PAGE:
The National Living Wage will be increased from £8.91 an hour to £9.50 next year.
The Treasury confirmed the move for all over-23s on Monday ahead of Chancellor Rishi Sunak’s Budget this week.
At a glance: 5 key points
- The 59p hourly boost will mean a full-time worker on the living wage will get a pay rise of more than £1,000 per year. It will take effect from 1 April next year.
- But critics questioned how much better off workers will be considering the Chancellor has already hiked National Insurance and cut Universal Credit.
- The 6.6% hike is more than twice the current consumer price inflation rate of 3.1%.
- While the National Minimum Wage applies to everyone of school-leaving age, the National Living Wage applies to everyone aged 23 and over.
- For those aged 21 and 22, the minimum wage will rise from £8.36 an hour to £9.18, while the figure for apprentices will go from £4.30 to £4.81 per hour.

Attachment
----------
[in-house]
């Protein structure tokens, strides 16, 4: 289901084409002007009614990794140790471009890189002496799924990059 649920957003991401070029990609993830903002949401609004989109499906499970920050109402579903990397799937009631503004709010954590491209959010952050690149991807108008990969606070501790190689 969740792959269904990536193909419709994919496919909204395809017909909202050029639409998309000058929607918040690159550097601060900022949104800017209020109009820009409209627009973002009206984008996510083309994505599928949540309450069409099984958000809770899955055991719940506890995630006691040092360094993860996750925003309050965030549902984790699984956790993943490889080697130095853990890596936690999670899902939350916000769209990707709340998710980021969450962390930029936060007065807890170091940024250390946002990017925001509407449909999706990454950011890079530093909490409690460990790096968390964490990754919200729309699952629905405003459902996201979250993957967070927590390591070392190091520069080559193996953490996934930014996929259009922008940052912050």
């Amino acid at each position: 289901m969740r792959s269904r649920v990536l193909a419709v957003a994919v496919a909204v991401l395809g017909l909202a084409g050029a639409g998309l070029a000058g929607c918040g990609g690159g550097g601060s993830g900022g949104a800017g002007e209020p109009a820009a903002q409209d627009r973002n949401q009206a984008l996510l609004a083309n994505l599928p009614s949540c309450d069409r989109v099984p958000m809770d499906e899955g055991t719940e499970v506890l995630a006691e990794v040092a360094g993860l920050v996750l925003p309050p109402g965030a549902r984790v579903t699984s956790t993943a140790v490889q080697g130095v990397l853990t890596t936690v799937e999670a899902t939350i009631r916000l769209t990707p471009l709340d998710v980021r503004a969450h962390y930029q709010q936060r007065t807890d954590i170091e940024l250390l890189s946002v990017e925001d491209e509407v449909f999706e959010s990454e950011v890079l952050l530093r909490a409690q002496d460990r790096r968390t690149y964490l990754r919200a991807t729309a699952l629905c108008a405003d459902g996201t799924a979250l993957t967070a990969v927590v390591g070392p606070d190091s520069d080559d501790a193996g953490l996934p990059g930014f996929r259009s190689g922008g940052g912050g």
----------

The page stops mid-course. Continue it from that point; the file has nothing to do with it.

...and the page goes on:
What’s been said
Mr Sunak said: “This is a Government that is on the side of working people.
“This wage boost ensures we’re making work pay and keeps us on track to meet our target to end low pay by the end of this Parliament.”
There will be questions over whether the hike is enough to support families facing a cost of living crisis.
Shadow chief secretary to the Treasury Bridget Phillipson said the rise was an “underwhelming offer”.
Liberal Democrat Treasury spokeswoman Christine Jardine suggested that workers will be “bitterly disappointed” when they see “almost half of any rise snatched away by the Treasury before it even reaches their bank accounts”.
Mr Sunak increased National Insurance Contributions for workers by 1.25% to help pay for the NHS and social care, while he ended the £20-a-week Universal Credit uplift.
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